How To Treat A Person With Hypothermia
Approximately 1,300 U.S. deaths each year are caused by hypothermia – exposure to excessive natural cold. And it’s one of the leading causes of death in survival-based situations.
Hypothermia can sneak up on you almost without notice. And once it has taken hold, your life is in immediate danger.
For those reasons, it’s crucial that you’re able to properly identify the early stages. Both in yourself and those riding with you.
Once you’re able to identify it, you’re able to effectively combat it before it diminishes your mental capacity and ability to properly treat it.
Hypothermia occurs when more heat is lost than your body can generate. By definition, it’s when your internal body temperature is less than 95°F.
Essentially, your body is in the process of freezing. Imagine a bag of just-cooked chili being placed in a freezer. The heat will be sucked right out of it and it can do nothing about it.
What Causes Hypothermia?
The main cause of hypothermia is prolonged exposure to cold conditions. But that doesn’t simply mean being out in freezing temperatures without adequate heat. Some additional factors can put you more at risk than others:
- High wind chill factor
- High humidity
- Cool, damp environment
Aside from strictly climatic conditions, other factors can come into play:
- Wet or inadequate clothing – i.e. falling into a body of water and not changing clothing, wearing shorts when it’s freezing outside, etc.
- Body composition – people with less fat are more at risk of contracting hypothermia; therefore they should make sure to wear additional layers of clothing.
- Not wearing head protection – when fully clothed, you lose most of your body heat through your head. So even something as simple as not covering your head when it’s cold outside can potentially cause hypothermia, given enough time.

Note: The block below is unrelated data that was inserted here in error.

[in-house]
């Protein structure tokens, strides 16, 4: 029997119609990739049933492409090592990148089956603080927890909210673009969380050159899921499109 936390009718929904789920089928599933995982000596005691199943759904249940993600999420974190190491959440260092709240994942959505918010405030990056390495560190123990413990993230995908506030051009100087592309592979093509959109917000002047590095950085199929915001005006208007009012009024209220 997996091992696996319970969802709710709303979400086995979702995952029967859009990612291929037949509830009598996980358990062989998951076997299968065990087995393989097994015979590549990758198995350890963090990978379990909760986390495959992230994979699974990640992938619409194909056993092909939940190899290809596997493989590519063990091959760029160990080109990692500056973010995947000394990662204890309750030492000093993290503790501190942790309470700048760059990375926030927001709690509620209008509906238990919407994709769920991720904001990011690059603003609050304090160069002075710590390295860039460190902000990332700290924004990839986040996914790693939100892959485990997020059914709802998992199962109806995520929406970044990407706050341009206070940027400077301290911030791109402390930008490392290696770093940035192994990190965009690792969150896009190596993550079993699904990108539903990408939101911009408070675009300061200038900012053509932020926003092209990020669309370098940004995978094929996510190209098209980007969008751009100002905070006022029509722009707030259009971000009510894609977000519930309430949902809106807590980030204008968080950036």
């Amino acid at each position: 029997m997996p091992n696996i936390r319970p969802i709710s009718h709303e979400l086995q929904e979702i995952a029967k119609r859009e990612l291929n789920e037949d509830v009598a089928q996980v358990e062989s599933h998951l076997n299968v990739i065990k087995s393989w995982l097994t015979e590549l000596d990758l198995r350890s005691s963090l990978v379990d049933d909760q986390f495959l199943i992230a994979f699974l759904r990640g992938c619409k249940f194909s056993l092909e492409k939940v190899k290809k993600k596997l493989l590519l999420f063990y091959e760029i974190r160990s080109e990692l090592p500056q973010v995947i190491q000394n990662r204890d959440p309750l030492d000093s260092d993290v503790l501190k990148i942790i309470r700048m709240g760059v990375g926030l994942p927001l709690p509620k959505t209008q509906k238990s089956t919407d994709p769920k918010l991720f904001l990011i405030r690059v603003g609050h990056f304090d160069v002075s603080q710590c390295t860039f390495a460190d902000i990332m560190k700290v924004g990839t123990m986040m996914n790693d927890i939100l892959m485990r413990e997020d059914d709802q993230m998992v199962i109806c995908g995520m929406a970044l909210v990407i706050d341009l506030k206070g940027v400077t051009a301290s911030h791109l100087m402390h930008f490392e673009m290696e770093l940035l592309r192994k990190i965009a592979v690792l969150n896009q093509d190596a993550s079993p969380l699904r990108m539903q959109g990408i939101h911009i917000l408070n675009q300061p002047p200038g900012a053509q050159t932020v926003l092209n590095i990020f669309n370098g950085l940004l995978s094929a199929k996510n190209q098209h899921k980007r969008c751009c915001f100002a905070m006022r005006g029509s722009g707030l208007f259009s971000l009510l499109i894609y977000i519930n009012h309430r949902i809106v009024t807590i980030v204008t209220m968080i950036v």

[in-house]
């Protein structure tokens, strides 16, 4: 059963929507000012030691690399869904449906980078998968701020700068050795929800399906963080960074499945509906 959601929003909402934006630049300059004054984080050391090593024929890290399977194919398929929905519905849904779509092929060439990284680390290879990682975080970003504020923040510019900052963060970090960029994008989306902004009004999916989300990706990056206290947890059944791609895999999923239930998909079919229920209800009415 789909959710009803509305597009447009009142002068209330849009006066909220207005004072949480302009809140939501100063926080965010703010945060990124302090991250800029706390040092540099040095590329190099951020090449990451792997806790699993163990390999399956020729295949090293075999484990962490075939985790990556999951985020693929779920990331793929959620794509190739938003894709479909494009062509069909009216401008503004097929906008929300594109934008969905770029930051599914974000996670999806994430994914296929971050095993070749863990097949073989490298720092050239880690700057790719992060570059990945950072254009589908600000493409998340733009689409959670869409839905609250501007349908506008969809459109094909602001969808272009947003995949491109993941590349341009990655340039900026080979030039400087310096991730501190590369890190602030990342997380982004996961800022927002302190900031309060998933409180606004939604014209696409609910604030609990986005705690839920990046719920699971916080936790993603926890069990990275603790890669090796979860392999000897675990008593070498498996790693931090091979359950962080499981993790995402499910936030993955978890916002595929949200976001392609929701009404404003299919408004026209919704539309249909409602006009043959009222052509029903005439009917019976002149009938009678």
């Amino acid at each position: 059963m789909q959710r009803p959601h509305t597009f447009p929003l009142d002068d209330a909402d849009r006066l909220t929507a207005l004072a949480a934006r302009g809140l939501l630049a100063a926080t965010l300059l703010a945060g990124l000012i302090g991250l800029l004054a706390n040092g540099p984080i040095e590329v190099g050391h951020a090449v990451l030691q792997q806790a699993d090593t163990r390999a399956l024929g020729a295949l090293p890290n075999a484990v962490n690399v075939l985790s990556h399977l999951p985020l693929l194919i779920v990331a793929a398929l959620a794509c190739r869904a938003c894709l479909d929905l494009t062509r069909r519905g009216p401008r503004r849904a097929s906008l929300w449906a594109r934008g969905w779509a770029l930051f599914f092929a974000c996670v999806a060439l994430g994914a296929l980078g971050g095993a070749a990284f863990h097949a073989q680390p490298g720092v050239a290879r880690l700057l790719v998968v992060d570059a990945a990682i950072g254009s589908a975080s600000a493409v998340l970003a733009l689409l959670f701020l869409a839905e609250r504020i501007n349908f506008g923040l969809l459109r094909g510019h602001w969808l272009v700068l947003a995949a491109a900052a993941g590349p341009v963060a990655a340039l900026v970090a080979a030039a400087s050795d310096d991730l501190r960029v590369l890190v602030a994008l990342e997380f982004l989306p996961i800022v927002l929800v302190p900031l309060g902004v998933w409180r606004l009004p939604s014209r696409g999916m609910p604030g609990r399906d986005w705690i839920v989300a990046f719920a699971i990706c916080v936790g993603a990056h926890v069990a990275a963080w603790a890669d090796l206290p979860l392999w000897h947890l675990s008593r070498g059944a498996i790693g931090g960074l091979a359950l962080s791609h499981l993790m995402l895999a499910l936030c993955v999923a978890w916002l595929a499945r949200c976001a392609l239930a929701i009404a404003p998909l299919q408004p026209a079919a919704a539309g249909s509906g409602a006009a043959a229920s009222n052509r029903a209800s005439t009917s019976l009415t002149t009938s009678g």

What Are The First Signs?
The signs and symptoms of hypothermia usually don’t appear right away. Instead, they develop slowly and over an extended period of time.
Two of the most dangerous symptoms of hypothermia are loss of mental acuity and physical ability. If riding alone, both of these conditions can spell disaster. That’s why it’s important you always have someone with you when you’re riding in colder climates.
Besides a loss of mental acuity and physical ability, other prominent signs and signs of hypothermia include:
- Abnormally slow breathing
- Bright red, cold skin (especially in children and infants)
- Cold, pale skin
- Loss of coordination (Hand-to-eye, feet-to-eye, etc.)
- Memory loss
- Speech impairment (slurred, stuttering, etc.)
How to Treat a Person Without A First Aid Kit
Once you’ve identified the first symptoms, immediately start treatment using the following steps:
If possible, call 911 immediately.
Move the person out of the cold. If possible, find cover for the person via a tent or other structure. If not possible, then remove them from the elements as much as you can. Give them protection from the wind, cover their head, and insulate them as much as possible.
Remove all wet clothing. Remove any and all articles of wet clothing. Once removed, immediately dress them in layers of dry, warm clothing.
Use warm compresses on head, neck, chest, and groin. NEVER apply direct heat. And NEVER try to warm with compresses to their arms or legs. Doing so can force cold blood back towards their brain, lungs, and head, which could send them into shock.
Give them warm non-alcoholic beverages. Warm water works best. Never give them alcohol.
Don’t massage or rub the person. If he has hypothermia, there’s a possibility he could have frostbite on his skin. Rubbing frostbitten skin can cause severe damage to the underlying tissue.
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